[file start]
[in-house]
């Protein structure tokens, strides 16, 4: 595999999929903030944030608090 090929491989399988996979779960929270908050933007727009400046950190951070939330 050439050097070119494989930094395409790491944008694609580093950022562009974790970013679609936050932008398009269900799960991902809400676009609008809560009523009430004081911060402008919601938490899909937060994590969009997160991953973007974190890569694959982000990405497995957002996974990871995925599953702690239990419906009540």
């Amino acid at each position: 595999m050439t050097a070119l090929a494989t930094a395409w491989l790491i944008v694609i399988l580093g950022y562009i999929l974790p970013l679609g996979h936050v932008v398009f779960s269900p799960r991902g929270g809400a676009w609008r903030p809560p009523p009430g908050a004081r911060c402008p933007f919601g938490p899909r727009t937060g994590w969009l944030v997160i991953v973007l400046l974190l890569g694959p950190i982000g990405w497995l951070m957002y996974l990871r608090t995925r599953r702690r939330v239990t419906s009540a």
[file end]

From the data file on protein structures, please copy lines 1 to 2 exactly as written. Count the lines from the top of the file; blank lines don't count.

[in-house]
């Protein structure tokens, strides 16, 4: 595999999929903030944030608090 090929491989399988996979779960929270908050933007727009400046950190951070939330 050439050097070119494989930094395409790491944008694609580093950022562009974790970013679609936050932008398009269900799960991902809400676009609008809560009523009430004081911060402008919601938490899909937060994590969009997160991953973007974190890569694959982000990405497995957002996974990871995925599953702690239990419906009540």